Archive for the 'submarines' Tag
Early submarines are often associated with Jules Verne’s famous book, Twenty Thousand Leagues Under the Sea. However, in the American Navy submarines had been in development for nearly a century prior to Verne’s writing. In fact, it was early American submarine designs that served as a guide for Verne’s book. Today, we take a look at the birth of the submarine in the U.S. Navy, and we do this through the lens of the actual pay documents issued by the State of Connecticut to the designer of the first American submarine during the Revolutionary War.
The IDF is facing a manning problem. According to Ha’aretz, the Israeli Defense Forces’ sub fleet is working to expand the submariner pipeline, growing from three sub teams to a total of ten. Are women going to be a part of this new cadre?
Look, finding enough guys capable of completing the grueling training cycle is hard enough, but, as the IDF sub fleet grows to five hulls, trebling the IDF sub force is pretty much impossible without a new source of recruits. Which gets us to the image at the right, taken from the Ha’aretz story. The sailor training in the background (working in the IDF’s sweet new “land-sub” training facility) is either sporting some unusually long-hair or…the sailor is a woman.
Could the traditionally-all male IDF Sub force be integrating? Read more at NEXTNAVY.COM
The first women selected to serve onboard submarines have been identified. Some questions are worth asking…and they deserve answers. In the interest of transparency, the Navy owes the public – at the very least the sub community – an explanation of how these ladies were chosen for this elite duty. How many competed for selection? And how will future female submarine assignments be made?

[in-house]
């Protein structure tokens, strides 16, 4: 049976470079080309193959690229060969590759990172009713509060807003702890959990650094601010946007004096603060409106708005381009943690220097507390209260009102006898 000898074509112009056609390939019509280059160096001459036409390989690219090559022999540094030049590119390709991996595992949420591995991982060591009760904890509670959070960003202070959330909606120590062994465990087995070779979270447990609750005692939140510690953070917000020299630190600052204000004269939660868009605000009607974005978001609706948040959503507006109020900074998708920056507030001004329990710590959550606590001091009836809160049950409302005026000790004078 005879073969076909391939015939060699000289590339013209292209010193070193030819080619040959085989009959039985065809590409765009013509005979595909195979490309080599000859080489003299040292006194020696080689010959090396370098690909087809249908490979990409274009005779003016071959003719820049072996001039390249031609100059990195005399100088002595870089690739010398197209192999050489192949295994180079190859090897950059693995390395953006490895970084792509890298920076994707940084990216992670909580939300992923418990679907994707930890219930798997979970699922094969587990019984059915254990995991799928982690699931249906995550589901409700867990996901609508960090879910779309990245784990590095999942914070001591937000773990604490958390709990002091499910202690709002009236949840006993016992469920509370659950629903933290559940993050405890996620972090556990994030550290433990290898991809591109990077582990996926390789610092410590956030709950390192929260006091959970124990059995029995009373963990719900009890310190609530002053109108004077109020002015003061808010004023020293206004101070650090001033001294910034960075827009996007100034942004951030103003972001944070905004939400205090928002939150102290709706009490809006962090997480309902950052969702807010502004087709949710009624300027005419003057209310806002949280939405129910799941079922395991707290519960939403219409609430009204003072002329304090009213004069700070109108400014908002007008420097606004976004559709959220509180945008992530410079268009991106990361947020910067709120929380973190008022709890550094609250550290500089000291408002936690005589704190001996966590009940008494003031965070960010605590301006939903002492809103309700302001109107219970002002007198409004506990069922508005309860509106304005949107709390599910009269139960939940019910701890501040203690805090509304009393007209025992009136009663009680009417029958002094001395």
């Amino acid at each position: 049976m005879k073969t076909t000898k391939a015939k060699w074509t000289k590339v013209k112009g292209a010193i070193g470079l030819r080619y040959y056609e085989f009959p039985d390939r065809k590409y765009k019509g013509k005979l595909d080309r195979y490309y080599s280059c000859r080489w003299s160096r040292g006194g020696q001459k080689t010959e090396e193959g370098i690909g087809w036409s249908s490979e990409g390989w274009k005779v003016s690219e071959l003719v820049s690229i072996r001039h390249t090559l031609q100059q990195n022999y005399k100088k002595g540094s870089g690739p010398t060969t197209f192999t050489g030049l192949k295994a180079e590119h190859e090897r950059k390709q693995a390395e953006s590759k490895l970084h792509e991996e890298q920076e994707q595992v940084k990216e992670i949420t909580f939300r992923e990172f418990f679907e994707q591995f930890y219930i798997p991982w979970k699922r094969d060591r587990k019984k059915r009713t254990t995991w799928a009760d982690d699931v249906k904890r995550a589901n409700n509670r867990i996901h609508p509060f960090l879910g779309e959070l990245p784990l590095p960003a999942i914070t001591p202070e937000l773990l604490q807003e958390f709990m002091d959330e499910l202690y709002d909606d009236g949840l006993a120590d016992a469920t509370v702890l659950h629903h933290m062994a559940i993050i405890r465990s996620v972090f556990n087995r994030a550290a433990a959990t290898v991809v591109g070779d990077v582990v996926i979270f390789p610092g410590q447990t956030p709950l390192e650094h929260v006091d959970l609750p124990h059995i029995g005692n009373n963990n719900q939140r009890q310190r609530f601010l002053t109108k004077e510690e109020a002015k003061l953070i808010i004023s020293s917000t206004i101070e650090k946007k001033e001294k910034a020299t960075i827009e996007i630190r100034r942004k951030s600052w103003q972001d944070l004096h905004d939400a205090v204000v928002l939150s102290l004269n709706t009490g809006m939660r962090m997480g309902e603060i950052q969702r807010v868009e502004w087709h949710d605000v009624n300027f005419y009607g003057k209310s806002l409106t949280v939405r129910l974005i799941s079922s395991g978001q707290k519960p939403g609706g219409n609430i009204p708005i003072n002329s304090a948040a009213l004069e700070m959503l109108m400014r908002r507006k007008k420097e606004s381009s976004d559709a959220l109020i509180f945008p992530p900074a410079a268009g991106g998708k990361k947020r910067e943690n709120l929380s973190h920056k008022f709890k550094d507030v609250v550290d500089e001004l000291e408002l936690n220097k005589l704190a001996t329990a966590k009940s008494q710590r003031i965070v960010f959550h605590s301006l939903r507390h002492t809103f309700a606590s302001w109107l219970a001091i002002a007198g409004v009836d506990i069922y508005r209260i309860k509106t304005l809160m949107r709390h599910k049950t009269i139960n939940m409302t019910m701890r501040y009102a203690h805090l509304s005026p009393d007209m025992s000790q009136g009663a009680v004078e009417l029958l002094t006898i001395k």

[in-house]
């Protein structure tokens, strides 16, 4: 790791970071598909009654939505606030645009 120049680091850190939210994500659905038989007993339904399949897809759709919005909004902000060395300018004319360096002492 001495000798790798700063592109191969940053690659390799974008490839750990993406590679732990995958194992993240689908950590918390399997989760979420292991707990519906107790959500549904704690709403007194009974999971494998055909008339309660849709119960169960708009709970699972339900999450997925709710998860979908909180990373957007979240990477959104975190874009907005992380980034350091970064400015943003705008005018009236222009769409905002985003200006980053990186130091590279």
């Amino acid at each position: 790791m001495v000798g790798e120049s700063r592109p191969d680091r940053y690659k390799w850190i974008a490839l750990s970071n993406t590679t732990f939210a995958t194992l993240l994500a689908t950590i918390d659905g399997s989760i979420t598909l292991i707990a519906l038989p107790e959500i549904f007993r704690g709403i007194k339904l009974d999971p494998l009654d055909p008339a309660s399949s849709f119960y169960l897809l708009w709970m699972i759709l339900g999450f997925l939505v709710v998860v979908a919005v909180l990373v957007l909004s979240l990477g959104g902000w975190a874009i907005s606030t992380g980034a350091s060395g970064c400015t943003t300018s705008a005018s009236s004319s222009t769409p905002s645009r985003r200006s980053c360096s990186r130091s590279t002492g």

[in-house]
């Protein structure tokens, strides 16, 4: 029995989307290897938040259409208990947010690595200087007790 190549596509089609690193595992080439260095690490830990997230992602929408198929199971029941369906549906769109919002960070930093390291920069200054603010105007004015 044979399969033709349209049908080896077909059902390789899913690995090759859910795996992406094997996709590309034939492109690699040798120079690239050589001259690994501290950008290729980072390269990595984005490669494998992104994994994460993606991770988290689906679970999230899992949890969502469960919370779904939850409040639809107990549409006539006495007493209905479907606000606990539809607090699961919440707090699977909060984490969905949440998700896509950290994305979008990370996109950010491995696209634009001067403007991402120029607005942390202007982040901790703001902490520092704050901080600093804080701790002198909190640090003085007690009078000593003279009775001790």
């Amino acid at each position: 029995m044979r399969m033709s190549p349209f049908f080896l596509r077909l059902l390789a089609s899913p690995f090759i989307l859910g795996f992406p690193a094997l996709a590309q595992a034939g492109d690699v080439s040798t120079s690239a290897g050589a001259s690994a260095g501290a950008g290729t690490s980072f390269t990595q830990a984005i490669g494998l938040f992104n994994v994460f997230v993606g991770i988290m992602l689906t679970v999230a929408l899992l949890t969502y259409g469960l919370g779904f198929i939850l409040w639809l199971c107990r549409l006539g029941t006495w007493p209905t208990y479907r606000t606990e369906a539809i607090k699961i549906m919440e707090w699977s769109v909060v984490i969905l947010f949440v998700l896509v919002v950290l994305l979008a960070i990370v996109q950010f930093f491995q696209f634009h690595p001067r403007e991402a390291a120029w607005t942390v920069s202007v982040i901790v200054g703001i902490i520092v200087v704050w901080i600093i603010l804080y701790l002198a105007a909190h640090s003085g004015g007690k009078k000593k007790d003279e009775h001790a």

USNI Blogger MIDN Jeff Withington recently described the rigorous screening process he completed for selection to nuclear power and the submarine community. Considering that annual nuke power and sub assignments were made last October, was a similar selection process held recently for these female candidates? Was some other process used?
Because the first group of females did not compete for assignment in October, they apparently didn’t compete against anyone except themselves. Until we know how many women applied, we won’t know how tough (statistically at least) the competition was. In the future, women should compete against for assignment to the submarine community without quotas, on equal footing against men and each other. Certainly the ‘right’ number of women need to be selected to fill staterooms and not leave a ship’s manning unbalanced, but otherwise, women should compete against every other applicant for assignment to this community.
Departing USNA grounds at 0600 this past Tuesday, I interviewed for nuclear submarine duty at Naval Reactors (NR) in Washington DC. The process consists of 2 technical interviews, which tested my skills in calculus, physics, and electrical engineering among other subjects. Following the round of technical interviews, I had a ~5 minute interview with ADM Donald, Director, Naval Reactors.